GDPR is here and, yes, user experience is still broken

New data regulations held the promise of an improved user experience for digital services, but the reality is more pop-ups, confusion and inconsistency.

In the era of GDPR, informed users were expecting to have greater control of their data. But what they hoped for, maybe subconsciously, was that this control would not just keep their personal data safe but also improve the user experience of digital services. Fewer surprising (and not in a good way) emails; fewer creepy ads; more transparent and therefore trustworthy and, dare I say, fun-to-use websites.

However, it’s clear that the variety of different approaches to compliance have not produced a utopian consistency in web forms, check-boxes and privacy notices – the user experience side of GDPR. Let’s not wade through the finer points of the legislation again; suffice to say that some companies have let ‘legitimate interests’ do more legwork than others, for better or worse, and the guidance from the ICO has not always been seen as gospel.

The rather frustrating thing is that stricter interpretations of the regulation have not felt good. Yes, the killing off of sneaky language (‘click if you don’t want to receive marketing’) has certainly been a good thing, but a focus on user consent for tracking and personalisation has resulted in sometimes stultifying user experiences.

For starters, US-based companies such as Walmart-owned Modcloth, the Chicago Tribune, NPR and, ironically, the Association of National Advertisers have gone as far as effectively shuttering their websites to EU users, rather than risk non-compliance in these areas. But more annoying are the consent management platforms (CMPs) being used by many publishers.

CMPs present customised pop-ups to users, allowing them to opt in to data sharing with ad partners and decide for what purposes the publisher can process their data – analytics or personalisation, for example. In theory, which is all we have had for the past few years from studying the GDPR text, this is a wonderful thing.

In reality, though, there are issues with these pop-ups. First, without stereotyping my grandmother, the last thing she needs when she visits a new and unfamiliar website is more shit popping up in her browser. Conceptually, it is difficult for her to understand the competing designs on her attention coming from the operating system, browser, publisher and advertiser (let alone ad networks, demand-side platforms, etc).

In her mind, if she has entered her credit card details on a website, then ‘the computer’ has her bank details and every single message could be of paramount importance. I’m getting sidetracked here, but it’s easy to see how the ecosystem has already failed her in some ways, even before CMPs arrived.

Display advertising is not keeping publishers afloat, yet it is still ruining websites. Hmm.

The next problem is that even for digital natives, this stuff is annoying. Mobile experiences have long been compromised by pop-ups and now we have added in a bunch more to slow things down and conceal the actual content further still. I’ve even found mobile websites where, presumably due to a bug in this new tech, it is impossible to tap the ‘agree’ or ‘continue’ button and I have been unable to view any content at all.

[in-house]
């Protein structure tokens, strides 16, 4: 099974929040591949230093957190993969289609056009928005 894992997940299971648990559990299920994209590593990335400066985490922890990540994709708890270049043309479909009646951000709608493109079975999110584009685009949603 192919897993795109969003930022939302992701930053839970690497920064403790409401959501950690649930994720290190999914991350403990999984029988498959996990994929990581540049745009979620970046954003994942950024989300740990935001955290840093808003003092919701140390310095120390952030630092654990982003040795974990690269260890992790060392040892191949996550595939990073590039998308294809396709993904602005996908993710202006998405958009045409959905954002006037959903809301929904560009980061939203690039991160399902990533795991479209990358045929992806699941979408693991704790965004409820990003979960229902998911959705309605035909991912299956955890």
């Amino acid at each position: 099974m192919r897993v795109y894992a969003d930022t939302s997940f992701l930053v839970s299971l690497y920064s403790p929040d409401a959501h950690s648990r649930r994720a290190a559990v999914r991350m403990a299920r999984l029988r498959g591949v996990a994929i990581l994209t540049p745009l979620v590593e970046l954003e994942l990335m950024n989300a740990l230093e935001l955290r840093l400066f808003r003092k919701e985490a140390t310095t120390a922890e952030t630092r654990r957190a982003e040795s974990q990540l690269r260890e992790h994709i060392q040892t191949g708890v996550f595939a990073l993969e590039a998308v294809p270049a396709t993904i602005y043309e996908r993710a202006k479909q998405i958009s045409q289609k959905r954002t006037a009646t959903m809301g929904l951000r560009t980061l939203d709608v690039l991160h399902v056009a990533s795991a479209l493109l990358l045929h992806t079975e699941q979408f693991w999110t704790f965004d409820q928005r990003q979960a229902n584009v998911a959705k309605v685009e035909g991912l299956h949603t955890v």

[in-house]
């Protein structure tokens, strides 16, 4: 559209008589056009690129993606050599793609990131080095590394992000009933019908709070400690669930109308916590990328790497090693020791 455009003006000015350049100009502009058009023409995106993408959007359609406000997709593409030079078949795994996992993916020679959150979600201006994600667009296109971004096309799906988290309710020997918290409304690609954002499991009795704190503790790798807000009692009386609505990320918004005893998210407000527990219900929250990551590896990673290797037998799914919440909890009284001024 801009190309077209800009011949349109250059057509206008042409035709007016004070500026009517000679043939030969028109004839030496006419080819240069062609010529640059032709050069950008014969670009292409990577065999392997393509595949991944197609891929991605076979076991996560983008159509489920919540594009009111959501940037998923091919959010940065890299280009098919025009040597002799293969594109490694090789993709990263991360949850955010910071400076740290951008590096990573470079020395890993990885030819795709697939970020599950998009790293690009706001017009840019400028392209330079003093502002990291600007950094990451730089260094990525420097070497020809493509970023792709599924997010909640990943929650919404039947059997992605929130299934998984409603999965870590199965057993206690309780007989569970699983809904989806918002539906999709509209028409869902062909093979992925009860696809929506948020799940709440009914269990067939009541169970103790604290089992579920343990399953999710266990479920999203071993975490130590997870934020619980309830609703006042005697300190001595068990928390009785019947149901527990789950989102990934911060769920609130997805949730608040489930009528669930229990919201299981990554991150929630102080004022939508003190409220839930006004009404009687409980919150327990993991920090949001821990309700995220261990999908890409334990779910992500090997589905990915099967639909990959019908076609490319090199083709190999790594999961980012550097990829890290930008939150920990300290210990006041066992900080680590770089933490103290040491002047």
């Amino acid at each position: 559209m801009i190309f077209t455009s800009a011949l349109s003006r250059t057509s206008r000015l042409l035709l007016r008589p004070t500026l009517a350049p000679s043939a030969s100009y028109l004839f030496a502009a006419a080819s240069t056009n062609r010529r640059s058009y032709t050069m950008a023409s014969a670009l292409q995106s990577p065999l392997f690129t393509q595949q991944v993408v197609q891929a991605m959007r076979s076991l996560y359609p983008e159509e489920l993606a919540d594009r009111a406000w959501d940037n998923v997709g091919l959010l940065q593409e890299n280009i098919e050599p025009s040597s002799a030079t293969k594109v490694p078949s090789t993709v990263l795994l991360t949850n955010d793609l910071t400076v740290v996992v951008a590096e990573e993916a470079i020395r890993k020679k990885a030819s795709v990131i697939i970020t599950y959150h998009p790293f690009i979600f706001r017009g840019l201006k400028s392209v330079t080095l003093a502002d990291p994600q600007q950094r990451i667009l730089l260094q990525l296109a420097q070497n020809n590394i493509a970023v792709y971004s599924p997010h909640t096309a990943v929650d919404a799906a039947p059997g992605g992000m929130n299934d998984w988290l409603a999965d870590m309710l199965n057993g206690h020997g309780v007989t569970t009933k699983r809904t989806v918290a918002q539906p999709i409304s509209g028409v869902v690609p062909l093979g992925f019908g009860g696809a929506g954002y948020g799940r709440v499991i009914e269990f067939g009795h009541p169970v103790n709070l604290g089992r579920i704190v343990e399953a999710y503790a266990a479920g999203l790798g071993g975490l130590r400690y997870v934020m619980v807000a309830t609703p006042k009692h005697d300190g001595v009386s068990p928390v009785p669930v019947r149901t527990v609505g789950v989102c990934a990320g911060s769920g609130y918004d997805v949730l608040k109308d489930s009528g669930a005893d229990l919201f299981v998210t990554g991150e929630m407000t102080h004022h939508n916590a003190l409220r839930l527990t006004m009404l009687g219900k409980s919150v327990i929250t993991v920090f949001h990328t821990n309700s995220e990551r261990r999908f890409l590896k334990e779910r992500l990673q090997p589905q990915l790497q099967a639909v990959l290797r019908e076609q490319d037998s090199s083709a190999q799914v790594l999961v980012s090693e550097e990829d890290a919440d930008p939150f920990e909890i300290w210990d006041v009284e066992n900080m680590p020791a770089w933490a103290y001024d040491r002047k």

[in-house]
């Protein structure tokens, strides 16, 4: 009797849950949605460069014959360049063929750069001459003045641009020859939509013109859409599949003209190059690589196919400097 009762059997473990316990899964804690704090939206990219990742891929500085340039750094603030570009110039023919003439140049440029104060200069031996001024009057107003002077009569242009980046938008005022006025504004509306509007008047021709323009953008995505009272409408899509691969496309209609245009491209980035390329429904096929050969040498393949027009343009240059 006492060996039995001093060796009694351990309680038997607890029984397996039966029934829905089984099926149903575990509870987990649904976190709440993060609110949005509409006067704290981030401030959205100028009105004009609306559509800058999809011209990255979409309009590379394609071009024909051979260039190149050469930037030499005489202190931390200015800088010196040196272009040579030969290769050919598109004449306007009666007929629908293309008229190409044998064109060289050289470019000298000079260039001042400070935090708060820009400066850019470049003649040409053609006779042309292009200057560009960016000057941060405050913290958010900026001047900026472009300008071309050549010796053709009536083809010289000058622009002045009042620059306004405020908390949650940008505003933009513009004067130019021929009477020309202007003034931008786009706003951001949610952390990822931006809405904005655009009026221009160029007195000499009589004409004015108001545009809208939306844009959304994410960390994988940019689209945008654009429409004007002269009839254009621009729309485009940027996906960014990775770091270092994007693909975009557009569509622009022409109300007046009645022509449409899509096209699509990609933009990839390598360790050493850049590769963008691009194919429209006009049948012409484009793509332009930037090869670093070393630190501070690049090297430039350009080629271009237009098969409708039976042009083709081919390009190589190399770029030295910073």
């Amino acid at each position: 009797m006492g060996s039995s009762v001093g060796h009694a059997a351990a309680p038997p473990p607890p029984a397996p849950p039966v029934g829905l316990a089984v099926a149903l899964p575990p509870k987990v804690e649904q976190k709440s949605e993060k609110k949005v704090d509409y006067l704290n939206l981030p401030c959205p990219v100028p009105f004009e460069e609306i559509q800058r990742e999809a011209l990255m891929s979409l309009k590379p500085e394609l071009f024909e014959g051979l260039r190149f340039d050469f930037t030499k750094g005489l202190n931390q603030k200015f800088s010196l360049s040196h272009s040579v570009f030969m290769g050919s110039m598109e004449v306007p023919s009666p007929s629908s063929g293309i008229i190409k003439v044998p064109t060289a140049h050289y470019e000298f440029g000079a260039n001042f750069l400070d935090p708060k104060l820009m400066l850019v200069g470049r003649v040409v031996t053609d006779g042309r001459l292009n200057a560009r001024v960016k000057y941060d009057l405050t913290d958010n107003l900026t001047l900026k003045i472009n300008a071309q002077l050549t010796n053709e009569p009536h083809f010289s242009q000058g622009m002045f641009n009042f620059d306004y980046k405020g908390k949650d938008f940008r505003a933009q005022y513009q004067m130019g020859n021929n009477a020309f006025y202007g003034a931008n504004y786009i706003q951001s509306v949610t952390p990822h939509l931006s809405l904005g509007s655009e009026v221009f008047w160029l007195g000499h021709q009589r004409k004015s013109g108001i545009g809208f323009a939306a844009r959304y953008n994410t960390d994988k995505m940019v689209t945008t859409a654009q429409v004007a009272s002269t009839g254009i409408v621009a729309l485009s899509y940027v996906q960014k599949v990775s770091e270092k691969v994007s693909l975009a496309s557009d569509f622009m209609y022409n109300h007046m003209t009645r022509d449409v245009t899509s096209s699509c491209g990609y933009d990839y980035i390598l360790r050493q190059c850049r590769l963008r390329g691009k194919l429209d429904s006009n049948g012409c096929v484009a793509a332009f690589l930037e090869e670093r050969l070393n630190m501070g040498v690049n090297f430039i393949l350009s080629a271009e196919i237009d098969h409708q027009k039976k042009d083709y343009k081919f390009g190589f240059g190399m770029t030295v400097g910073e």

Dan Barker, an excellent ecommerce and digital marketing consultant, pointed out on Twitter: “Lots of big media sites are using a GDPR plugin from Quantcast to manage privacy options. But it is very odd… Here’s an example from @politico. I turn everything off, click ‘Save & Exit’, reload the page, and they fire 58 trackers before asking me to opt in again.”

There’s another issue: CMPs or more bespoke preference centres are also not consistent. In an article on Medium, programmer Giacomo Tesio writes about his experience on publisher InfoWorld’s website. He was served a privacy pop-up briefly saying that some (unnamed and unnumbered) third parties need consent to store cookies, undertake personalisation, etc. Two options were presented – ‘update privacy settings’ and the rather throwaway ‘sounds good, thanks!’.

Tesio writes that the pop-up expanded into a window where he could precisely decide which permissions he gave the website. Everything seemed to him to be clear, well explained and free from deception until the last step – ‘vendor consents’.

InfoWorld wanted to share his data with 338 vendors, and with a single click of ‘sounds good, thanks!’, that’s what it would have done. When Tesio realised this, he decided not to give any consent whatsoever, however in order to make this choice he had to click 338 times – there was no ‘deselect all’ button. This seems like a dark pattern in sheep’s clothing.

Let’s end on a wistful note. USA Today, as developer Marcel Freinbichler points out on Twitter, “decided to run a separate version of their website for EU users, which has all the tracking scripts and ads removed. The site seemed very fast, so I did a performance audit. How fast the internet could be without all the junk.” The result was that the site required just 500KB of data to load, rather than 5.2MB.

Without all the junk, indeed. Display advertising is not keeping publishers afloat, yet it is still ruining websites. Hmm.

Ben Davis is editor at Marketing Week’s sister title Econsultancy.